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Korean Computer Scientist Wins 'Influential Paper' Award
Korea Times (South Korea)
Yoon Sung-won
June 26, 2017


University of Illinois Urbana-Champaign (UIUC) professor Kim Nam-sung was named this year's winner of the most influential paper award by the International Conference of Software Engineers (ICSE), which is jointly sponsored by ACM SIGSOFT and the IEEE Technical Council for Software Engineering, for his work on new computer structures and circuits, which can reduce leakage current of microprocessors. Recipients are selected by the ICSE committee for review once the paper is considered to have been the most influential paper of the past 10 years. Kim released the paper in 2002, and recently he has been working to improve the energy efficiency of microprocessors via interdisciplinary approaches spanning innovative devices, circuits, and architecture. Kim, who earned his master's and bachelor's degrees in electrical engineering from the Korea Advanced Institute of Science and Technology (KAIST), is the first Korean to win the award. He wrote the paper while studying for his doctoral degree at the University of Michigan-Ann Arbor.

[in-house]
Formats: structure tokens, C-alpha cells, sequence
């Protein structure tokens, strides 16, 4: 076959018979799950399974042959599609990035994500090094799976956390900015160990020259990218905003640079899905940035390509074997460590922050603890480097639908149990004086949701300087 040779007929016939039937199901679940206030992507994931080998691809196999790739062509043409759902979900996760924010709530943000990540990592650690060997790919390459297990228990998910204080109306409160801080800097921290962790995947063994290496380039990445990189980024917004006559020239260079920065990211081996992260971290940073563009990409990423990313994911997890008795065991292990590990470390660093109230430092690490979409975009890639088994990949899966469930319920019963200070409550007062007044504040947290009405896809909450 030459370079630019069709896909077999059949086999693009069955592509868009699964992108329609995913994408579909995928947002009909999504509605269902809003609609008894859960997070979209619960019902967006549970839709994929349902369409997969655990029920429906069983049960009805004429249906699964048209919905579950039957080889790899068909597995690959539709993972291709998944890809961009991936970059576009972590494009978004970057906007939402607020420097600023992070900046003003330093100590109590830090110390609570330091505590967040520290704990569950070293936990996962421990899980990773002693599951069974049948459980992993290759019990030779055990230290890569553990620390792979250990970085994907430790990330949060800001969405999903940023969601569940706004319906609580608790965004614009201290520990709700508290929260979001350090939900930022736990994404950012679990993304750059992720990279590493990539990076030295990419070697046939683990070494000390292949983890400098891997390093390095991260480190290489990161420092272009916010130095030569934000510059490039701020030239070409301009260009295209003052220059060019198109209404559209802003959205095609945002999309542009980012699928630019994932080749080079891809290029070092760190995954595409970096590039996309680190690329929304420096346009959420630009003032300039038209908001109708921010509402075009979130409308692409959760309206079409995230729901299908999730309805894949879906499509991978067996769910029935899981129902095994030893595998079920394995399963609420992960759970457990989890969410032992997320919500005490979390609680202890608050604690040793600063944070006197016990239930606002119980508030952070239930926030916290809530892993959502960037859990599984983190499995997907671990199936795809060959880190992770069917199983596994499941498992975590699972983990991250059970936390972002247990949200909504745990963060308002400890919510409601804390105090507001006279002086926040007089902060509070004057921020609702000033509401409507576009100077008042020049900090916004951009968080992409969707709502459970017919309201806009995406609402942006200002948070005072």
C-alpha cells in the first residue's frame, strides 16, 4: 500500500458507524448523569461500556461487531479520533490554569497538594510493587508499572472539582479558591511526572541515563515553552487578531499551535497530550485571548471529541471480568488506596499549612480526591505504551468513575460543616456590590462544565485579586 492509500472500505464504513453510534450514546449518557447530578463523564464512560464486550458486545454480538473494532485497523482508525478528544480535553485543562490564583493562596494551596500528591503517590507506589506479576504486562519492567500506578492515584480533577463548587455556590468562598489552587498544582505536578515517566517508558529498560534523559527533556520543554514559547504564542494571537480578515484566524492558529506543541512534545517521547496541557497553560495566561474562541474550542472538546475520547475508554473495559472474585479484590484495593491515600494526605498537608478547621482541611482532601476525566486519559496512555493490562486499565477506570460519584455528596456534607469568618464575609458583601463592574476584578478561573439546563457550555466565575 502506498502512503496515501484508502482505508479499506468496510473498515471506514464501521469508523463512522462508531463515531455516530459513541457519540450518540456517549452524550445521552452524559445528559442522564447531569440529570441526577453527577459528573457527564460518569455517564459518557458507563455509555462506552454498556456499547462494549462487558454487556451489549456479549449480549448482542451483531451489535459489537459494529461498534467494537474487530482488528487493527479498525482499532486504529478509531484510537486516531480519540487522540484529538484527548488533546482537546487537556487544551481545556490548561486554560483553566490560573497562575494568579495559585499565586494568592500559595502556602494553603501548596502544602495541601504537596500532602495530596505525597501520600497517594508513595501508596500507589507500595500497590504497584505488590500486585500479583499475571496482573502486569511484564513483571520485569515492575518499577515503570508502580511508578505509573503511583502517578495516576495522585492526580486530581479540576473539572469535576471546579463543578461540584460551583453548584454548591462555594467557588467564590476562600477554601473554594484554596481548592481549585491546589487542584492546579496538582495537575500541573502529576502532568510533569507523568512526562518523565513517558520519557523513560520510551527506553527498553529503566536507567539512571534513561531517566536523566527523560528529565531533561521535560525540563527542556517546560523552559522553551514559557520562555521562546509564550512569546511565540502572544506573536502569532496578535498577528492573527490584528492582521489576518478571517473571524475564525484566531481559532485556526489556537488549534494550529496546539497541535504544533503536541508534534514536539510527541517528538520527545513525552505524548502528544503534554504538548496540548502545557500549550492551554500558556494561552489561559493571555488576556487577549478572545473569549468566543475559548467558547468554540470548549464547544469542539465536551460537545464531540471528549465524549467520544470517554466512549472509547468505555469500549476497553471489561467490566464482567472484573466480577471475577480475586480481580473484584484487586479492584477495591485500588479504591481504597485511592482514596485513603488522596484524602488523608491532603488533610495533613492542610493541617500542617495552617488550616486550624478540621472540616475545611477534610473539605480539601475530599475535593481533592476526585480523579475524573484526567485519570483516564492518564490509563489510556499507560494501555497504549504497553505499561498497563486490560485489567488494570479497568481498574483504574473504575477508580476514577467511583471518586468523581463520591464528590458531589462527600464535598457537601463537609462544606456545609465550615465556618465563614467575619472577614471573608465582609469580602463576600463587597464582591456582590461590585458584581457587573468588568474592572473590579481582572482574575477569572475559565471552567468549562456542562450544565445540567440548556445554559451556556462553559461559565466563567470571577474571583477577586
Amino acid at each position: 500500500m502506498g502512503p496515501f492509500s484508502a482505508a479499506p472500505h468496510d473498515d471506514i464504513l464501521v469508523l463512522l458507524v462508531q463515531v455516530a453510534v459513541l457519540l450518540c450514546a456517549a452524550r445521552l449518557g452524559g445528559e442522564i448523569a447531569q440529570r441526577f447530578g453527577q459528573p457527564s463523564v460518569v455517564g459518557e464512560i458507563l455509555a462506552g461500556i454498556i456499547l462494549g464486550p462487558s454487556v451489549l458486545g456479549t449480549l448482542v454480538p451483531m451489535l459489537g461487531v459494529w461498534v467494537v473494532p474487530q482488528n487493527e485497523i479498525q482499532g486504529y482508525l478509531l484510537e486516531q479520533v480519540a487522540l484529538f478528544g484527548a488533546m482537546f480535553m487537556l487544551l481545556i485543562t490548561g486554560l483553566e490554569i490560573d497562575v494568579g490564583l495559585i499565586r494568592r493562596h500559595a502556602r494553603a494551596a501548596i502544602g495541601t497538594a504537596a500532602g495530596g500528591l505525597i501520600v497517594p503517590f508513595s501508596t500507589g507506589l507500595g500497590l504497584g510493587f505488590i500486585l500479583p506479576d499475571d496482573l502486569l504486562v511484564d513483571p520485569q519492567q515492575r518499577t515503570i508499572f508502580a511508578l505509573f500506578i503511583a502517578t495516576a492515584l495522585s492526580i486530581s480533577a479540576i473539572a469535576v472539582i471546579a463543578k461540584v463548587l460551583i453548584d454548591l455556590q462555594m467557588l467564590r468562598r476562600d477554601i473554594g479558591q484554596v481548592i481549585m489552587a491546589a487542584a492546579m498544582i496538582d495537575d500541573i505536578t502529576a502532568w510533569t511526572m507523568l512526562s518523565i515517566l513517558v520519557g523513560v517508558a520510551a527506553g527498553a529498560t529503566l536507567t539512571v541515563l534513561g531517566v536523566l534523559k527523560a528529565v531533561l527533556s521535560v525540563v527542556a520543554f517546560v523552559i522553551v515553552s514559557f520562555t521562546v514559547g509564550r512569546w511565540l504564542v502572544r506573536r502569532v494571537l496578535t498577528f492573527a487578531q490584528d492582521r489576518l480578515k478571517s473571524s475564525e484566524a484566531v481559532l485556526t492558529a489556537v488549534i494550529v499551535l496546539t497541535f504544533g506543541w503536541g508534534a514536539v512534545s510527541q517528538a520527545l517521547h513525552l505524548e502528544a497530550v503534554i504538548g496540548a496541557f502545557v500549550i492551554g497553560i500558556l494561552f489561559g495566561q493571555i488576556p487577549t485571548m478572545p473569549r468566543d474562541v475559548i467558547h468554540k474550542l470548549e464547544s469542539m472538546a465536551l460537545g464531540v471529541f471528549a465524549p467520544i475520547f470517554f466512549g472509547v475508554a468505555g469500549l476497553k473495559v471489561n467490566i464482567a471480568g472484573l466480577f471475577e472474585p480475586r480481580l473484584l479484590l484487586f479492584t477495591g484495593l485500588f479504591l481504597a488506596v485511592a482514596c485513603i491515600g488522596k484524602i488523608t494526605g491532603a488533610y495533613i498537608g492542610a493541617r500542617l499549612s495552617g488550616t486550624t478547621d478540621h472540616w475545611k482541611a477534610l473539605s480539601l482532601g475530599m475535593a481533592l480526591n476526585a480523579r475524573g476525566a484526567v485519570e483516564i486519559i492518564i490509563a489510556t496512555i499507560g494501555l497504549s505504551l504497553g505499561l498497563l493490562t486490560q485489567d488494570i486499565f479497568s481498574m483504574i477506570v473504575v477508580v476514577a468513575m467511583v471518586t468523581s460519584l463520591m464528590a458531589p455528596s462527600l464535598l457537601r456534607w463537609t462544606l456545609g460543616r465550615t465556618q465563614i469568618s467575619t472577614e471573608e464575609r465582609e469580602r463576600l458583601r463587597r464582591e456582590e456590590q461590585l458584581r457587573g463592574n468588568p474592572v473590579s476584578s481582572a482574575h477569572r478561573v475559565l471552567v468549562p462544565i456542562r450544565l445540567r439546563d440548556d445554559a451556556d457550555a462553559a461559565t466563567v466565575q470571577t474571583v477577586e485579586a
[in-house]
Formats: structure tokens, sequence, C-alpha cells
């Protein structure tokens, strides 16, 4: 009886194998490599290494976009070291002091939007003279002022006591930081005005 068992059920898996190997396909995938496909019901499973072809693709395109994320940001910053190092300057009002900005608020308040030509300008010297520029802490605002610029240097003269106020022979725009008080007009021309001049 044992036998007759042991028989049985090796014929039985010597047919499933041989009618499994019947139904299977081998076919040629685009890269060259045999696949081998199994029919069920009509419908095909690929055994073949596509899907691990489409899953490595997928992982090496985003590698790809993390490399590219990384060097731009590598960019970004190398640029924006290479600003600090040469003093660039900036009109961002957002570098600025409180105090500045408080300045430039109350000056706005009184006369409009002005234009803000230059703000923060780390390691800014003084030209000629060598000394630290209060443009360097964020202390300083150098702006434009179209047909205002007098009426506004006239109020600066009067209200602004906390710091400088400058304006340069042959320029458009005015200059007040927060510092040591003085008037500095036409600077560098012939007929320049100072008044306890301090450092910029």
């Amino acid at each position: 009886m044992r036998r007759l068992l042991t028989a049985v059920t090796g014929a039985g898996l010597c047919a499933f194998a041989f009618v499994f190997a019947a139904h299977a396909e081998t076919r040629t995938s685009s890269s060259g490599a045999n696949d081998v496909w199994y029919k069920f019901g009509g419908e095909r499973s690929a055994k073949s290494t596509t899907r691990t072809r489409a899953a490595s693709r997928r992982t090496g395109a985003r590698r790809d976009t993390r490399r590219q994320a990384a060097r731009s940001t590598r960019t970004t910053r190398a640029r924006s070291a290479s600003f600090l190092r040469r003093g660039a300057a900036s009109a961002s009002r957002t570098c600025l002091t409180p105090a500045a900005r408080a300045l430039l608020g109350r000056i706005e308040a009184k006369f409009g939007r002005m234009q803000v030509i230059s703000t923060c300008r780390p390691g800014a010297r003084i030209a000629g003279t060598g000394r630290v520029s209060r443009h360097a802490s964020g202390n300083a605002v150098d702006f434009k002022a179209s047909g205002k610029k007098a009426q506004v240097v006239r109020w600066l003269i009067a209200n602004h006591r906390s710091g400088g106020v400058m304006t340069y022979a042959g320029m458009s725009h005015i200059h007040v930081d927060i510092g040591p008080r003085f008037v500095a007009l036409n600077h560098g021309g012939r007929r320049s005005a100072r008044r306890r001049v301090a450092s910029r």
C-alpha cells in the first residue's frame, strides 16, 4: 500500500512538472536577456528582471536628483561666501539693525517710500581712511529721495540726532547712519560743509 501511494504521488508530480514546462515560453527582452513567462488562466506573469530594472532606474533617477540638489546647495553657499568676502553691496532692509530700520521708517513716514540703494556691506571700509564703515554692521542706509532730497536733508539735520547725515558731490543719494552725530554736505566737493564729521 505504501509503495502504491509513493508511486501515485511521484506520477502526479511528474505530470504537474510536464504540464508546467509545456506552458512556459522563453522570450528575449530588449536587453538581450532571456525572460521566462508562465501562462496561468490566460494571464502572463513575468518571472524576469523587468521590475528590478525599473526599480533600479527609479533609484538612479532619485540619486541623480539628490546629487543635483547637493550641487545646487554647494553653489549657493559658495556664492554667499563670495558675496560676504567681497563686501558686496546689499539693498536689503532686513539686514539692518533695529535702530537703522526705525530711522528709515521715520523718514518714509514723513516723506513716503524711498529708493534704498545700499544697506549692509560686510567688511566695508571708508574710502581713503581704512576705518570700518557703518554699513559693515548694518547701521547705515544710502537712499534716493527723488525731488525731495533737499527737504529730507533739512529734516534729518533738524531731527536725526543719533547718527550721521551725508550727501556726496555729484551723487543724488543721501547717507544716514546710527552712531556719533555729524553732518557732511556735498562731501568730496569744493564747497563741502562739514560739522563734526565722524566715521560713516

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Staff in a modern hospital Research Opportunities and Visions for Smart and Pervasive Health
CCC Blog
Helen Wright
June 29, 2017